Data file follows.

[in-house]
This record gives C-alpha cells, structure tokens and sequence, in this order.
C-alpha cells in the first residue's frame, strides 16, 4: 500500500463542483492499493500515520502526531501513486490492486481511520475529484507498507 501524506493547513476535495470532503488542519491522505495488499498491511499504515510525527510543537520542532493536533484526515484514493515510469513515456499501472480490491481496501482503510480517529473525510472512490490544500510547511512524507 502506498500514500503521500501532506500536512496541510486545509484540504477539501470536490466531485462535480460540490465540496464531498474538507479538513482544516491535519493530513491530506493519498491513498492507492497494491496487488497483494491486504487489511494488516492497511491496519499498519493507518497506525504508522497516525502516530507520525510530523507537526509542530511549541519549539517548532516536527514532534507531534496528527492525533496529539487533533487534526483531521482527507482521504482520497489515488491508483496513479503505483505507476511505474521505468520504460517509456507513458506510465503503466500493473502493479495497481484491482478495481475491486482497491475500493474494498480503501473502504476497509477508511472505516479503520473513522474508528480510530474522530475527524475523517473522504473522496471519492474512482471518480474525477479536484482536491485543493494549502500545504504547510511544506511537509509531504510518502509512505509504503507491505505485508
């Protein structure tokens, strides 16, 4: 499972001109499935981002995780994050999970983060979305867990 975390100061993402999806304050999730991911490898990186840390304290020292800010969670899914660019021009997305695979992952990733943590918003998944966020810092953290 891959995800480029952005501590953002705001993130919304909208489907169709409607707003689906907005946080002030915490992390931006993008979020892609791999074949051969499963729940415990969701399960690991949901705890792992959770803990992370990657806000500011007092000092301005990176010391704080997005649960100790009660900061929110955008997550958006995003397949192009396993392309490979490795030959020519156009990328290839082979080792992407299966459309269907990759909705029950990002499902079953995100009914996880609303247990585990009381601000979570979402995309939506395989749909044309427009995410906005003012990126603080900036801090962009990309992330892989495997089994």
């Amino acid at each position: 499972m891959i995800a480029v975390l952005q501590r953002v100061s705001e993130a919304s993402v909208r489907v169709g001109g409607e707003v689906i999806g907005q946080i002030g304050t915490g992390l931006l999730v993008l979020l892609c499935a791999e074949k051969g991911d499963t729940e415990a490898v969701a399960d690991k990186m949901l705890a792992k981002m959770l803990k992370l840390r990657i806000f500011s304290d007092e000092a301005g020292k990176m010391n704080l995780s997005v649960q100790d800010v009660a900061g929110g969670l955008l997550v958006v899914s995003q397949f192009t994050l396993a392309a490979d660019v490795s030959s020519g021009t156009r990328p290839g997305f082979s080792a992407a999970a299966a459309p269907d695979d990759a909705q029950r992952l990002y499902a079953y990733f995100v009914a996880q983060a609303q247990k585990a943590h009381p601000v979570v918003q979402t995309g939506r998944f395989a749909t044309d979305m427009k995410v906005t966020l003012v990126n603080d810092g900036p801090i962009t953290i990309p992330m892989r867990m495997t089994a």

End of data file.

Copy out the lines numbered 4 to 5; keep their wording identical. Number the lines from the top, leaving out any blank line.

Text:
């Protein structure tokens, strides 16, 4: 499972001109499935981002995780994050999970983060979305867990 975390100061993402999806304050999730991911490898990186840390304290020292800010969670899914660019021009997305695979992952990733943590918003998944966020810092953290 891959995800480029952005501590953002705001993130919304909208489907169709409607707003689906907005946080002030915490992390931006993008979020892609791999074949051969499963729940415990969701399960690991949901705890792992959770803990992370990657806000500011007092000092301005990176010391704080997005649960100790009660900061929110955008997550958006995003397949192009396993392309490979490795030959020519156009990328290839082979080792992407299966459309269907990759909705029950990002499902079953995100009914996880609303247990585990009381601000979570979402995309939506395989749909044309427009995410906005003012990126603080900036801090962009990309992330892989495997089994």
């Amino acid at each position: 499972m891959i995800a480029v975390l952005q501590r953002v100061s705001e993130a919304s993402v909208r489907v169709g001109g409607e707003v689906i999806g907005q946080i002030g304050t915490g992390l931006l999730v993008l979020l892609c499935a791999e074949k051969g991911d499963t729940e415990a490898v969701a399960d690991k990186m949901l705890a792992k981002m959770l803990k992370l840390r990657i806000f500011s304290d007092e000092a301005g020292k990176m010391n704080l995780s997005v649960q100790d800010v009660a900061g929110g969670l955008l997550v958006v899914s995003q397949f192009t994050l396993a392309a490979d660019v490795s030959s020519g021009t156009r990328p290839g997305f082979s080792a992407a999970a299966a459309p269907d695979d990759a909705q029950r992952l990002y499902a079953y990733f995100v009914a996880q983060a609303q247990k585990a943590h009381p601000v979570v918003q979402t995309g939506r998944f395989a749909t044309d979305m427009k995410v906005t966020l003012v990126n603080d810092g900036p801090i962009t953290i990309p992330m892989r867990m495997t089994a």